Do You Have The Sticky Fingers?
A classic album that made the Stones as one of the successful bands in the 70s’. It was released in 1971 under their newly established label Rolling Stones Records. Sticky Fingers was their definition of becoming legendary rockers, — and if you didn’t know; it’s indeed arguably the greatest drug album of the 1970s.
We look back at the “Best Songs From The Album “Sticky Fingers” By The Rolling Stones.”
5. Moonlight Mile
Ahh, the Mick Taylors years – this indeed was one of their best masterpiece songs – so beautiful and bittersweet. Recording all-night long at Stargroves, their mobile recording studio resulted into something great, the Moonlight Mile. Mick Taylor did all the work on the guitar part because Keith Richards was out during the recording sessions.
4. Brown Sugar
An incredible performance by Mick Jagger and he was at the top of his game, invoking the “Move Like Jagger.” There’s more to this song, it talks about slavery in Africa – and some of these slaves were sold in New Orleans and some were abused by their masters. Even the main focus of the lyrics were serious – they managed to pull it off as a fun song.
3. Dead Flowers
A Stones’ criminally underrated song and it’s so darn good! The music and lyrics were inspired by country vibe, Jagger explained the song during his interview in 1995: “I love country music, but I find it very hard to take it seriously. I also think a lot of country music is sung with the tongue in cheek, so I do it tongue-in-cheek. The harmonic thing is very different from the blues. It doesn’t bend notes in the same way, so I suppose it’s very English, really. Even though it’s been very Americanized, it feels very close to me, to my roots, so to speak.”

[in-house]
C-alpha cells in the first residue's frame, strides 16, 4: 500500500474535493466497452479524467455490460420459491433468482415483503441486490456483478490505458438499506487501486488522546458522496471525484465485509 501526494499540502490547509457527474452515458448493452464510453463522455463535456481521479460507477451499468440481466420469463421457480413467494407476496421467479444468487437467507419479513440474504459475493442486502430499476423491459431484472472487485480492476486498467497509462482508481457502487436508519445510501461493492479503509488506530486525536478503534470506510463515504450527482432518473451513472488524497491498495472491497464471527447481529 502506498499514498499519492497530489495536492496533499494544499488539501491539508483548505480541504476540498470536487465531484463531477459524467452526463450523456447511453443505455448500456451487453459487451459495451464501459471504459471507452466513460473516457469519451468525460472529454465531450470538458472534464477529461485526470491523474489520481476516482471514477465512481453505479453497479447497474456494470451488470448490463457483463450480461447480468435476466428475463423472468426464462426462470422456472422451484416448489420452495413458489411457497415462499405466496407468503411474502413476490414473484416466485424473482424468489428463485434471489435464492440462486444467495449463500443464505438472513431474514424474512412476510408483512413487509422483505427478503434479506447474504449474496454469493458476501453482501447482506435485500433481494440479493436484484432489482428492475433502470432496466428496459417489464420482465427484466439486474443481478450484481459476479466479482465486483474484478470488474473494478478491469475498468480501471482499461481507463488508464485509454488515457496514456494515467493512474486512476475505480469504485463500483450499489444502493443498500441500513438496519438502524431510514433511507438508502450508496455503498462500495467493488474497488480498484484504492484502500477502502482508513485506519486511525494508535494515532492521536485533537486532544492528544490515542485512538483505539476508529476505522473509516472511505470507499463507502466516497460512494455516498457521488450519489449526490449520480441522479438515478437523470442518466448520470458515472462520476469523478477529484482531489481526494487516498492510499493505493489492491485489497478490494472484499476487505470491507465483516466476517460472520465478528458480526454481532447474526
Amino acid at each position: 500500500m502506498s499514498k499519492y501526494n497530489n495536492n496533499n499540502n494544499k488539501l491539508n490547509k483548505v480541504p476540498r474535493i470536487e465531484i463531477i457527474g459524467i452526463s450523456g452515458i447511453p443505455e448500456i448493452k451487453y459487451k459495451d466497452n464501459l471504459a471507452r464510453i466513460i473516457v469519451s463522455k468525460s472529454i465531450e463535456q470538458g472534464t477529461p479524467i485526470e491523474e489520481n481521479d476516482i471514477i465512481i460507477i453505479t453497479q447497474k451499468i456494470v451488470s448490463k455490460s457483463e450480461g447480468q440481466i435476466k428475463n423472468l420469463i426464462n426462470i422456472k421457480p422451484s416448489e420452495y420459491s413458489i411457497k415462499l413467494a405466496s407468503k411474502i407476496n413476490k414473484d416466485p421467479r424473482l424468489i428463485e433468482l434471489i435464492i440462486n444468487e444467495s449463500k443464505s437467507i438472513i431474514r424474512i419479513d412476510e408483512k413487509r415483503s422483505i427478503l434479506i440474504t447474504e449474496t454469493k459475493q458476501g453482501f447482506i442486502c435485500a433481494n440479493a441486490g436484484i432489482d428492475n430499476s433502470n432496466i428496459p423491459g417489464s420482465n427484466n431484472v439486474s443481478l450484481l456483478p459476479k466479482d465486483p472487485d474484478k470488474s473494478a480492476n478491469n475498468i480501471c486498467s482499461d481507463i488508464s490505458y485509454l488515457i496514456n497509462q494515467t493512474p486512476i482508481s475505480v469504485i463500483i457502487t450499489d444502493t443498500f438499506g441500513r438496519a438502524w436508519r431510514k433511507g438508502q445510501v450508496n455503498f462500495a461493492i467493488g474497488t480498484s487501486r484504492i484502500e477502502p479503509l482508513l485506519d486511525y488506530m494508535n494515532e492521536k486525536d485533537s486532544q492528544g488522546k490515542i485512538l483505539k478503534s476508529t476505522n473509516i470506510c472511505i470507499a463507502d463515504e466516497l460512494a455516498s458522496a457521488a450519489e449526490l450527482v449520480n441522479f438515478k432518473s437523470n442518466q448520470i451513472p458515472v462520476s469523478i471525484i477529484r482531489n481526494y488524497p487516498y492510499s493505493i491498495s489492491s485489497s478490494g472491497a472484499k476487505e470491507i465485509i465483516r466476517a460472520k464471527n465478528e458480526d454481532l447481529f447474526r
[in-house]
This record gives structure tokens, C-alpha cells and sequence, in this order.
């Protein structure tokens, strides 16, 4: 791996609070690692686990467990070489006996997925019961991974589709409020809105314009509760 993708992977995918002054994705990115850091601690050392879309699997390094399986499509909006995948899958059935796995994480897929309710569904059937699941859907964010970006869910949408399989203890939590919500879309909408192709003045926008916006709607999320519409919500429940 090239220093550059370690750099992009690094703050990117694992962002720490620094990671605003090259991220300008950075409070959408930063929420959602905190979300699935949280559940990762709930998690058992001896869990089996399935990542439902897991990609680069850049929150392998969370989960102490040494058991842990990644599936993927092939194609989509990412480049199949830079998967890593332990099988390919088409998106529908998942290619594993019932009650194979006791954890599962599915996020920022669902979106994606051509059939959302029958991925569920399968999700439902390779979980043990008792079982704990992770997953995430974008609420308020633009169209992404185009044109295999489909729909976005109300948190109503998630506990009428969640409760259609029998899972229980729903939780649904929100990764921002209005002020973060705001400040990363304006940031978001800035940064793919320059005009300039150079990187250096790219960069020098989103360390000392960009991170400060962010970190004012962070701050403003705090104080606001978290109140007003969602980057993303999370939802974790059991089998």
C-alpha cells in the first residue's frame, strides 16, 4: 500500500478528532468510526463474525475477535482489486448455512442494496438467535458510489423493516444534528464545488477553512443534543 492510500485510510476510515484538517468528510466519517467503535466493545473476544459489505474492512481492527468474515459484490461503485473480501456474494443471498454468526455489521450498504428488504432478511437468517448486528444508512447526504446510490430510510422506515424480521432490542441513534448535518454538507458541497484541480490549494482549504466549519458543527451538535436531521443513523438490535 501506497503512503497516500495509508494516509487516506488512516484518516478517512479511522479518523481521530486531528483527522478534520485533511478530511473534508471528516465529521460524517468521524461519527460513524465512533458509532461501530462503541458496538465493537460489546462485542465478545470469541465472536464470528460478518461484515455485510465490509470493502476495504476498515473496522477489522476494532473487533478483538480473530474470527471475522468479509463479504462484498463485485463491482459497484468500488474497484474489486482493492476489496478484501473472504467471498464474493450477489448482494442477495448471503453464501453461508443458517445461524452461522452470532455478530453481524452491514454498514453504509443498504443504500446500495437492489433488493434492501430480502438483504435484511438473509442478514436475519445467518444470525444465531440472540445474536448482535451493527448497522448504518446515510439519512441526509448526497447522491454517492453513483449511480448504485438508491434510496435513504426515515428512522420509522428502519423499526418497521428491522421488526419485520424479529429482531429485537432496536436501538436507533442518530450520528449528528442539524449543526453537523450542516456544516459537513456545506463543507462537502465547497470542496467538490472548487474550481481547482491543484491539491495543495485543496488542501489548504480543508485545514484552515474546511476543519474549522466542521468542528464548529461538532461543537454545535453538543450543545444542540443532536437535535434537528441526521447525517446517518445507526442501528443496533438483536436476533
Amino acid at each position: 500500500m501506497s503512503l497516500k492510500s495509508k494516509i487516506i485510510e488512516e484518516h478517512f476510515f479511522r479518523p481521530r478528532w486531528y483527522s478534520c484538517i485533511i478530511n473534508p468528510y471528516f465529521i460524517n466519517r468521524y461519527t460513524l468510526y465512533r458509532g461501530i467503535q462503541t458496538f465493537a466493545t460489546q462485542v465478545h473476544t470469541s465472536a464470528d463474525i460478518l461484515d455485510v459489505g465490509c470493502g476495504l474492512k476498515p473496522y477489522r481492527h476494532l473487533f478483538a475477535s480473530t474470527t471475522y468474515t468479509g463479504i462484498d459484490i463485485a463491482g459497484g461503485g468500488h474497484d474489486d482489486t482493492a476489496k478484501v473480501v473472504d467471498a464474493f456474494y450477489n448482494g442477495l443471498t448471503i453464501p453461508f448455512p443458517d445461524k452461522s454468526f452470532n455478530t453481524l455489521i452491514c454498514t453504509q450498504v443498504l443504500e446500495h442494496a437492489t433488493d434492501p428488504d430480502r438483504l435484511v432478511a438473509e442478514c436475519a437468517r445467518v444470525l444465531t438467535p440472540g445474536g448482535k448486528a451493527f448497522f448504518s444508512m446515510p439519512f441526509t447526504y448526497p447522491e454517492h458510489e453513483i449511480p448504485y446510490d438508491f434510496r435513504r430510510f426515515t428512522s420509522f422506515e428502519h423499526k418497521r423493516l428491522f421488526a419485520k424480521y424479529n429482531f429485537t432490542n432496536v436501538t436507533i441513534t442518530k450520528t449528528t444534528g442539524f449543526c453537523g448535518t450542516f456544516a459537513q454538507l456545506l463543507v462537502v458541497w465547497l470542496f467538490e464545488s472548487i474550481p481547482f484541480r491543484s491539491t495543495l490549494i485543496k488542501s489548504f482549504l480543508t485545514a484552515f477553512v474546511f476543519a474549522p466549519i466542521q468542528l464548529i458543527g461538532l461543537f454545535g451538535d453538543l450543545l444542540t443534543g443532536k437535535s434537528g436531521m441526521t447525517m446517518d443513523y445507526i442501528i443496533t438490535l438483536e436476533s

2. Can’t You Hear Me Knocking
The way Keith play the guitar on this one is soo freakishly dirty, – the most badass tuning. It was one of his earliest songs for the band where he managed to showcase that his more than a lead guitarist when he replaced Brian Jones who passed away in 1969. It’s an unusual track, running over 7 minutes, and the groove of the song can be heard the four-and-a-half minutes, and the distinctive guitar playing of Keith has a Santana feel to it.
Sway is the evidence that when Mick Taylor was with them, it was the best year of the Stones. It’s just a shame that he left. It’s a great song that deals with depression, also recorded at their mobile recording studio and Mick Jagger surprisingly played the rhythm section for this track. Sway was indeed one of the most recognizable songs from The Stones and the guitar solo of Mick Taylor was one of the best that fans ever heard from a Stone track.